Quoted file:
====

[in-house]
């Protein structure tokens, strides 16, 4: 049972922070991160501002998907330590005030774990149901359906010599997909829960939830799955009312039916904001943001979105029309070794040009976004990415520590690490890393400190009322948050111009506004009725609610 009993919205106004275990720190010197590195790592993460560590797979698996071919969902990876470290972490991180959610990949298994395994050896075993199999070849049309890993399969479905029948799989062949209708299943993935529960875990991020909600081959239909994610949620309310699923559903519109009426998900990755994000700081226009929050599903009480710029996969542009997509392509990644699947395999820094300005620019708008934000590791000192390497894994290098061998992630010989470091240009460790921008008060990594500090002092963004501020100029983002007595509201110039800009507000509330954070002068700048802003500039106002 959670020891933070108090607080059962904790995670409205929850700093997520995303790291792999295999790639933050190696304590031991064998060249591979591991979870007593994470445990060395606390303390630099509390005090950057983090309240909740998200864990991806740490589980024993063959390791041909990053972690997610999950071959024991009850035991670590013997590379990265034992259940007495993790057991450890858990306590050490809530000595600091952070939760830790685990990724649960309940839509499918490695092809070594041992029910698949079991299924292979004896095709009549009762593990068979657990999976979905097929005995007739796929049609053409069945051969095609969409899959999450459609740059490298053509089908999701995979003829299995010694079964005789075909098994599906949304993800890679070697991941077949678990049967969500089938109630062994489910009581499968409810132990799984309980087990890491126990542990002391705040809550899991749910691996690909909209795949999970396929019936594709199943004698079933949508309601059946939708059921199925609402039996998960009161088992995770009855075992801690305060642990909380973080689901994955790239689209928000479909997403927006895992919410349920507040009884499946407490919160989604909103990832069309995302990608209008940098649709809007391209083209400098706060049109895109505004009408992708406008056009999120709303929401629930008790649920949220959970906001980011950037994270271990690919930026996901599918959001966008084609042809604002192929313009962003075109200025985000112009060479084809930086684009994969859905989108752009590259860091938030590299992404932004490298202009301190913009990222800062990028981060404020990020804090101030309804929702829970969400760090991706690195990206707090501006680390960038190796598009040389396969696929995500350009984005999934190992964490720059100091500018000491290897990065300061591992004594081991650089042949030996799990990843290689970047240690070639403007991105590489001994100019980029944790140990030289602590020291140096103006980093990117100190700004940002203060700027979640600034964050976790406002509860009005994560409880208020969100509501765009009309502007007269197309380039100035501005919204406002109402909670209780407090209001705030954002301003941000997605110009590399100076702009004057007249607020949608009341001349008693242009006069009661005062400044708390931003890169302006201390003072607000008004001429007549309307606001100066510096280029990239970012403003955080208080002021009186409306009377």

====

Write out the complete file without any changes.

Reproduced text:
[in-house]
């Protein structure tokens, strides 16, 4: 049972922070991160501002998907330590005030774990149901359906010599997909829960939830799955009312039916904001943001979105029309070794040009976004990415520590690490890393400190009322948050111009506004009725609610 009993919205106004275990720190010197590195790592993460560590797979698996071919969902990876470290972490991180959610990949298994395994050896075993199999070849049309890993399969479905029948799989062949209708299943993935529960875990991020909600081959239909994610949620309310699923559903519109009426998900990755994000700081226009929050599903009480710029996969542009997509392509990644699947395999820094300005620019708008934000590791000192390497894994290098061998992630010989470091240009460790921008008060990594500090002092963004501020100029983002007595509201110039800009507000509330954070002068700048802003500039106002 959670020891933070108090607080059962904790995670409205929850700093997520995303790291792999295999790639933050190696304590031991064998060249591979591991979870007593994470445990060395606390303390630099509390005090950057983090309240909740998200864990991806740490589980024993063959390791041909990053972690997610999950071959024991009850035991670590013997590379990265034992259940007495993790057991450890858990306590050490809530000595600091952070939760830790685990990724649960309940839509499918490695092809070594041992029910698949079991299924292979004896095709009549009762593990068979657990999976979905097929005995007739796929049609053409069945051969095609969409899959999450459609740059490298053509089908999701995979003829299995010694079964005789075909098994599906949304993800890679070697991941077949678990049967969500089938109630062994489910009581499968409810132990799984309980087990890491126990542990002391705040809550899991749910691996690909909209795949999970396929019936594709199943004698079933949508309601059946939708059921199925609402039996998960009161088992995770009855075992801690305060642990909380973080689901994955790239689209928000479909997403927006895992919410349920507040009884499946407490919160989604909103990832069309995302990608209008940098649709809007391209083209400098706060049109895109505004009408992708406008056009999120709303929401629930008790649920949220959970906001980011950037994270271990690919930026996901599918959001966008084609042809604002192929313009962003075109200025985000112009060479084809930086684009994969859905989108752009590259860091938030590299992404932004490298202009301190913009990222800062990028981060404020990020804090101030309804929702829970969400760090991706690195990206707090501006680390960038190796598009040389396969696929995500350009984005999934190992964490720059100091500018000491290897990065300061591992004594081991650089042949030996799990990843290689970047240690070639403007991105590489001994100019980029944790140990030289602590020291140096103006980093990117100190700004940002203060700027979640600034964050976790406002509860009005994560409880208020969100509501765009009309502007007269197309380039100035501005919204406002109402909670209780407090209001705030954002301003941000997605110009590399100076702009004057007249607020949608009341001349008693242009006069009661005062400044708390931003890169302006201390003072607000008004001429007549309307606001100066510096280029990239970012403003955080208080002021009186409306009377």